This is Ray Noble (LPT- 3015 – 1952)

This Is Ray Noble

…. from the treasury of Immortal Performances.

LPT 3015 FrontIn the early thirties, American record  buyers were both surprised and delighted by some very lovely music played by an orchestra with which they were totally un-familiar. With little fanfare, for neither the dance band era nor disc jockeys had yet descended upon us,  the delicate strains of some very lovely songs were introduced via RCA Victor records (some people had heard them earlier on “His Master’s Voice,” the English version of RCA Victor) to first a comparatively few but discerning devotees.

But as more and more of these records were released, more and more people started to notice Ray Noble and his Orchestra. And the more they noticed, the more they began to wonder who this Ray Noble chap was and, at the same time, to marvel at the exquisitely tasteful music that his orchestra played.

Ray Noble, beside being an Englishman, was also a tremendously talented composer and arranger. (This set contains three of his best-known songs: The Very Thought of You, Love Is the Sweetest Thing, and Goodnight Sweetheart.) He was also a pianist, although those delicate piano passages on several of the selections on this record are actually played by his band pianist, a seldom heard of fellow named Harry Jacobson.

The band which made seven of these eight selections (Tiger Rag was recorded by a different outfit, a group of men which Noble bad put together primarily to make a trip to Holland and with which he waxed just a few sides) was not an established orchestra. It was strictly, what is called in the trade, a “studio” outfit, meaning that the musicians held regular jobs with other orchestras but played together under Noble for the express purpose of making recordings. (Ralph Flanagan and Buddy Morrow started recording with studio groups also, switching only to a regular, set personnel when they decided to appear publicly with their orchestra. Noble’s band, though, didn’t perform anywhere except in the recording studio.)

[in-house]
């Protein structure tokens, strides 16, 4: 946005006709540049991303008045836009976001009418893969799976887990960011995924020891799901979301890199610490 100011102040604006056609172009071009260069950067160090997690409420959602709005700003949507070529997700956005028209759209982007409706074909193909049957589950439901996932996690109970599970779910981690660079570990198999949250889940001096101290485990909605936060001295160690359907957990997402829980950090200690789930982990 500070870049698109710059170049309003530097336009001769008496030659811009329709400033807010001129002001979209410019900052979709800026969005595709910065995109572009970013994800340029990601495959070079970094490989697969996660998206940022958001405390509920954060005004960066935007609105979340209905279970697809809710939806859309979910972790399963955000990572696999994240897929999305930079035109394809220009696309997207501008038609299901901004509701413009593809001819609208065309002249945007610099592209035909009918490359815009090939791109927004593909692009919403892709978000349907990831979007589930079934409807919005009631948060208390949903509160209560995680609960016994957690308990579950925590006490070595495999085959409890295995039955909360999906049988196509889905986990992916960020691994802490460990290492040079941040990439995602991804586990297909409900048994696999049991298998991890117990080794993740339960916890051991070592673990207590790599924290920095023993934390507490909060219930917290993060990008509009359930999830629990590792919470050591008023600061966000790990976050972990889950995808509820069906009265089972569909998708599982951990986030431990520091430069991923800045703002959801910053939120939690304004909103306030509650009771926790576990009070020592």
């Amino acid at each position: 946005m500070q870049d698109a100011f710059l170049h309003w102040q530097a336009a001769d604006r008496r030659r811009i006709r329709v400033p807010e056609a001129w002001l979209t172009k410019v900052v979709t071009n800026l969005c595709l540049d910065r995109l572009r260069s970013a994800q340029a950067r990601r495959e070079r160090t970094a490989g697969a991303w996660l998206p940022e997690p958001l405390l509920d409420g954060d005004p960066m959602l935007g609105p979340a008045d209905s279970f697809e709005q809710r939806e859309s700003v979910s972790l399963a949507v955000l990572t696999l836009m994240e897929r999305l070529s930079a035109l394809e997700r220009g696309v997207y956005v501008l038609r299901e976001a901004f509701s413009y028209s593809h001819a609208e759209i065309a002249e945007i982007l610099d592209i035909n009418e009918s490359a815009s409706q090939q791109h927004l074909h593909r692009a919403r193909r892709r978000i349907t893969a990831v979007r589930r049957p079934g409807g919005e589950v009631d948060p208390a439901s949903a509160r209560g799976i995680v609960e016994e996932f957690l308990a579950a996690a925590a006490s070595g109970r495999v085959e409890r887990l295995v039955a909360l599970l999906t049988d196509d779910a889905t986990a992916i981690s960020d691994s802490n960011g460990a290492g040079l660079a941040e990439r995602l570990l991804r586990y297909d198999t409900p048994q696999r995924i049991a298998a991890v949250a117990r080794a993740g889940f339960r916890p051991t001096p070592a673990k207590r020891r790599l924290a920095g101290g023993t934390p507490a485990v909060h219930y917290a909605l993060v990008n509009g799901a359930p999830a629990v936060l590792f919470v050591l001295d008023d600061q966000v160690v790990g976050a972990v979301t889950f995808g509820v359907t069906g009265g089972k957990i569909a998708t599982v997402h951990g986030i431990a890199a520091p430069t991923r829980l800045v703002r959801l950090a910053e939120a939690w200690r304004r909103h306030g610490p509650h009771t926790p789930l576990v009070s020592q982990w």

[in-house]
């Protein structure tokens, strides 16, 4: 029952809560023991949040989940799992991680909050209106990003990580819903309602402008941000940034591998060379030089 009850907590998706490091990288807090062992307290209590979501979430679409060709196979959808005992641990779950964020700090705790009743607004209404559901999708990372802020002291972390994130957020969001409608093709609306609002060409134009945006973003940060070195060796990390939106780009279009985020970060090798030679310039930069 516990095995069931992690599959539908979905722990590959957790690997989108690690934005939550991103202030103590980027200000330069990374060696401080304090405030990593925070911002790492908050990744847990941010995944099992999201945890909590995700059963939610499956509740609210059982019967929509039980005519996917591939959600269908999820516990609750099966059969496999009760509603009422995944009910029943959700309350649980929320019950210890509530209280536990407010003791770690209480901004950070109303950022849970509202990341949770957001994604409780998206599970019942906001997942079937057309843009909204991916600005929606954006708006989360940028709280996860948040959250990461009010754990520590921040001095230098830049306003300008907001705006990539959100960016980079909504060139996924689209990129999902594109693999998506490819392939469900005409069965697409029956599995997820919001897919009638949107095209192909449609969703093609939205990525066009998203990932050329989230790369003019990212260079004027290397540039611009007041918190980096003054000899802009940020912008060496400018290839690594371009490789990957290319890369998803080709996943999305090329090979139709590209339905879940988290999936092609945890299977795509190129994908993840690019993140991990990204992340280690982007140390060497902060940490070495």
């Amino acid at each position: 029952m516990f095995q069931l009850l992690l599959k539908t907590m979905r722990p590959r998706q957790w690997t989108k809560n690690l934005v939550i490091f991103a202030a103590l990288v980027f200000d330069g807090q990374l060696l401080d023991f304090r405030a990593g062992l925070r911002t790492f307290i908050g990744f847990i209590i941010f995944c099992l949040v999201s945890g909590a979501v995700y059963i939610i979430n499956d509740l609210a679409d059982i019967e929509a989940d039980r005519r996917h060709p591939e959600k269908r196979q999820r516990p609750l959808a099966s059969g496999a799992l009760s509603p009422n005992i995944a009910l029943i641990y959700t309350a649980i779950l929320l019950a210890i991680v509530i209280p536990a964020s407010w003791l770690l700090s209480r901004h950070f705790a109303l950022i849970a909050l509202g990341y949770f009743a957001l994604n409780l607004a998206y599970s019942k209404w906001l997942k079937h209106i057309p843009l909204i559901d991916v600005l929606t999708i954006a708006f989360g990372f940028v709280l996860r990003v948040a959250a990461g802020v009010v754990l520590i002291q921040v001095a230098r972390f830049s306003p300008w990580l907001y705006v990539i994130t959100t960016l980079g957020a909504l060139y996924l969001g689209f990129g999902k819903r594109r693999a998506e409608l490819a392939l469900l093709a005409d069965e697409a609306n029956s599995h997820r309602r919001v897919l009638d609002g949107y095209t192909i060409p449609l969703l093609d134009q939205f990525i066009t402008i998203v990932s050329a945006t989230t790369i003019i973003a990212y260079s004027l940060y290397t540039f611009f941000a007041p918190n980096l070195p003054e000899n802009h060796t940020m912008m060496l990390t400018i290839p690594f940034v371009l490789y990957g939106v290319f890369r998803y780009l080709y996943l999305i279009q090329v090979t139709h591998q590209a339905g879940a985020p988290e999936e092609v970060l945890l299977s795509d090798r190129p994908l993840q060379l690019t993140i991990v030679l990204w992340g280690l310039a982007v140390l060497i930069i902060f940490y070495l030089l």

The instrumental line-up included four saxophones, two trumpets, two trombones, three violins, one viola, piano, guitar, bass violin and drums. The singer,. Al Bowlly, who is featured on five oldie tunes, The Very Thought of You, Time on My Hands, Love Is the Sweetest Thing, Lying in the hay and Goodnight Sweetheart, was a very sentimental South African, who along with drummer-manager Bill Harty came to the United States in 1935 with Noble for a brilliant engagement in the Rainbow Room at Radio City in New York. He sang like no other singer; his style was warm and endearing, just like Bowlly himself, and the music world lost a fine artist and a fine fellow when Al was killed during an air raid on London in World War II.

So great was  Noble’s fame and so respected was his work among musicians, that he was able to front a brilliant aggregation when he did come to these shores, an orchestra that was organized for him by the late Glenn Miller, and which included, in addition to Glenn, such famous musicians as Claude Thornhill, Will Bradley, Charlie Spivak, George Van Epps, Bud Freeman, Johnny Mince and Peewee Erwin. Once firmly established here, Ray branched out beyond the dance band field, centring his activities on the West Coast, where he is currently concentrating in radio as a combination orchestra leader and comedian.

All this, of course, would never have been possible, were it not for the wonderful music that he and his English Musicians made during the early thirties, music which is herewith presented as a classic example of good taste and good musicianship within the field of dance orchestras.

Notes By George T. Simon 

Editor Metronome Magazine